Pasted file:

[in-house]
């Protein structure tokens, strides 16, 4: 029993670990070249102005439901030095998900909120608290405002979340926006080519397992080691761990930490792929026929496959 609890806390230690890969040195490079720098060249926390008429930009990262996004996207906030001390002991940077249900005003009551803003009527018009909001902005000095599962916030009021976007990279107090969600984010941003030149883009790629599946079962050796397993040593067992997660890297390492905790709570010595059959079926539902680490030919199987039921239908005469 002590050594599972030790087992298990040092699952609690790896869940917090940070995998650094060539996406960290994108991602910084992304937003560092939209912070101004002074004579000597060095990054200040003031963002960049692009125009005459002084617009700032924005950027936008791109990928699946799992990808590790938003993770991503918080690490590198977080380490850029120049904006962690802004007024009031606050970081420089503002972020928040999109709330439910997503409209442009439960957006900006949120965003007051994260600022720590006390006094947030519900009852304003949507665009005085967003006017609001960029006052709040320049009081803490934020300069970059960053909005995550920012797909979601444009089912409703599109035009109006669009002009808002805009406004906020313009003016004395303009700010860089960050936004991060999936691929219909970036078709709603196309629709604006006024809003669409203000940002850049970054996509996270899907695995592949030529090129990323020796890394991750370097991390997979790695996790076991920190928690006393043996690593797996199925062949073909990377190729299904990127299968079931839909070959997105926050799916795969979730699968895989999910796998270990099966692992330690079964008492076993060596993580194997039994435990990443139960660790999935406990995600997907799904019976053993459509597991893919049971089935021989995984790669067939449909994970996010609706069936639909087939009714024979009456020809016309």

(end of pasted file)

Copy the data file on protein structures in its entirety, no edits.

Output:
[in-house]
């Protein structure tokens, strides 16, 4: 029993670990070249102005439901030095998900909120608290405002979340926006080519397992080691761990930490792929026929496959 609890806390230690890969040195490079720098060249926390008429930009990262996004996207906030001390002991940077249900005003009551803003009527018009909001902005000095599962916030009021976007990279107090969600984010941003030149883009790629599946079962050796397993040593067992997660890297390492905790709570010595059959079926539902680490030919199987039921239908005469 002590050594599972030790087992298990040092699952609690790896869940917090940070995998650094060539996406960290994108991602910084992304937003560092939209912070101004002074004579000597060095990054200040003031963002960049692009125009005459002084617009700032924005950027936008791109990928699946799992990808590790938003993770991503918080690490590198977080380490850029120049904006962690802004007024009031606050970081420089503002972020928040999109709330439910997503409209442009439960957006900006949120965003007051994260600022720590006390006094947030519900009852304003949507665009005085967003006017609001960029006052709040320049009081803490934020300069970059960053909005995550920012797909979601444009089912409703599109035009109006669009002009808002805009406004906020313009003016004395303009700010860089960050936004991060999936691929219909970036078709709603196309629709604006006024809003669409203000940002850049970054996509996270899907695995592949030529090129990323020796890394991750370097991390997979790695996790076991920190928690006393043996690593797996199925062949073909990377190729299904990127299968079931839909070959997105926050799916795969979730699968895989999910796998270990099966692992330690079964008492076993060596993580194997039994435990990443139960660790999935406990995600997907799904019976053993459509597991893919049971089935021989995984790669067939449909994970996010609706069936639909087939009714024979009456020809016309």